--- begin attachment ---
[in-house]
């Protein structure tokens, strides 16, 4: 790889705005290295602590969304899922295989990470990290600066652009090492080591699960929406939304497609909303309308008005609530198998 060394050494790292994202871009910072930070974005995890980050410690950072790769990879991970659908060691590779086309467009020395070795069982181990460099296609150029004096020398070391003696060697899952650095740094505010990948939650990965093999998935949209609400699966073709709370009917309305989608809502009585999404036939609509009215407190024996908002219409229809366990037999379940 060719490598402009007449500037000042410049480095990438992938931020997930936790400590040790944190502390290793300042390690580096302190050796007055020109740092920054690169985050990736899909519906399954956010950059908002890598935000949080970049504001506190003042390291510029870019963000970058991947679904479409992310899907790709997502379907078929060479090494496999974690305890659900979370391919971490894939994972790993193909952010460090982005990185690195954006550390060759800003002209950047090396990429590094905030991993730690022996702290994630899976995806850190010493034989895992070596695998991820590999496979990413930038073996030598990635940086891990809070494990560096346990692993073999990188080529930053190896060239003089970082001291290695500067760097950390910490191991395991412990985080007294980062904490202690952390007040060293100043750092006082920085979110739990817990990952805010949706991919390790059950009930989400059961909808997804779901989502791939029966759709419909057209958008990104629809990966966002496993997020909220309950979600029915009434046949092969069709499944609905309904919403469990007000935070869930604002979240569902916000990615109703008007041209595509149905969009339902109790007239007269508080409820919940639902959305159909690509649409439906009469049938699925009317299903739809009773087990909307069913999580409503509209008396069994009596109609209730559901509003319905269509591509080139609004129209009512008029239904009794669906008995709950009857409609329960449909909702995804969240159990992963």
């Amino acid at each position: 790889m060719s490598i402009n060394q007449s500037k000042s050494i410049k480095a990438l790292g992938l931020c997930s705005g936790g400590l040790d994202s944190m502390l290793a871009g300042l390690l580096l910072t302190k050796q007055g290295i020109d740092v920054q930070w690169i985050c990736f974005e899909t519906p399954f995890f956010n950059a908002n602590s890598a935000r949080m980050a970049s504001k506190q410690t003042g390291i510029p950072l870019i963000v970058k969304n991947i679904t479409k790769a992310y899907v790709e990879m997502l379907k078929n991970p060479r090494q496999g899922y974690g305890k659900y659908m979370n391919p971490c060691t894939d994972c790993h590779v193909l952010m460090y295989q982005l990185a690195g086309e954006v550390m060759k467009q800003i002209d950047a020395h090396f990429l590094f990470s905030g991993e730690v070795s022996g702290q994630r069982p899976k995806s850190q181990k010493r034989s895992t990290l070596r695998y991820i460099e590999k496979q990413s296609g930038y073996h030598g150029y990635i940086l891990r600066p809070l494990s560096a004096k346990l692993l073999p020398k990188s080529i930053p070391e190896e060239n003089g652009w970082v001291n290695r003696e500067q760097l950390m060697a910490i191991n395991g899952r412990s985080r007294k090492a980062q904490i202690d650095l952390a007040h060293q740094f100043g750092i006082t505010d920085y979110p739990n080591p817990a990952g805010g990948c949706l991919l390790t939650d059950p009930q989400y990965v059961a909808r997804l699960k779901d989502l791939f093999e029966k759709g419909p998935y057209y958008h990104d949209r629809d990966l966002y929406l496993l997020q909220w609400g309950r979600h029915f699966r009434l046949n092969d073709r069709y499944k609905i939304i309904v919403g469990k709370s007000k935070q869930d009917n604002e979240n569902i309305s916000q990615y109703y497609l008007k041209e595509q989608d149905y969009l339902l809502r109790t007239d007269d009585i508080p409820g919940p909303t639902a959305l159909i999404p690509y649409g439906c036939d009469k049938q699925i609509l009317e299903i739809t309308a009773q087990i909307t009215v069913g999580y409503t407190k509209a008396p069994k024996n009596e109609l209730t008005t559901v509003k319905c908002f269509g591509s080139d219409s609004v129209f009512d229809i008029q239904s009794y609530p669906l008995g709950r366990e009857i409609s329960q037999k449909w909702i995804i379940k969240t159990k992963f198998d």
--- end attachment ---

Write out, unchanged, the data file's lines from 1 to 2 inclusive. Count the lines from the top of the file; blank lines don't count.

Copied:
[in-house]
């Protein structure tokens, strides 16, 4: 790889705005290295602590969304899922295989990470990290600066652009090492080591699960929406939304497609909303309308008005609530198998 060394050494790292994202871009910072930070974005995890980050410690950072790769990879991970659908060691590779086309467009020395070795069982181990460099296609150029004096020398070391003696060697899952650095740094505010990948939650990965093999998935949209609400699966073709709370009917309305989608809502009585999404036939609509009215407190024996908002219409229809366990037999379940 060719490598402009007449500037000042410049480095990438992938931020997930936790400590040790944190502390290793300042390690580096302190050796007055020109740092920054690169985050990736899909519906399954956010950059908002890598935000949080970049504001506190003042390291510029870019963000970058991947679904479409992310899907790709997502379907078929060479090494496999974690305890659900979370391919971490894939994972790993193909952010460090982005990185690195954006550390060759800003002209950047090396990429590094905030991993730690022996702290994630899976995806850190010493034989895992070596695998991820590999496979990413930038073996030598990635940086891990809070494990560096346990692993073999990188080529930053190896060239003089970082001291290695500067760097950390910490191991395991412990985080007294980062904490202690952390007040060293100043750092006082920085979110739990817990990952805010949706991919390790059950009930989400059961909808997804779901989502791939029966759709419909057209958008990104629809990966966002496993997020909220309950979600029915009434046949092969069709499944609905309904919403469990007000935070869930604002979240569902916000990615109703008007041209595509149905969009339902109790007239007269508080409820919940639902959305159909690509649409439906009469049938699925009317299903739809009773087990909307069913999580409503509209008396069994009596109609209730559901509003319905269509591509080139609004129209009512008029239904009794669906008995709950009857409609329960449909909702995804969240159990992963």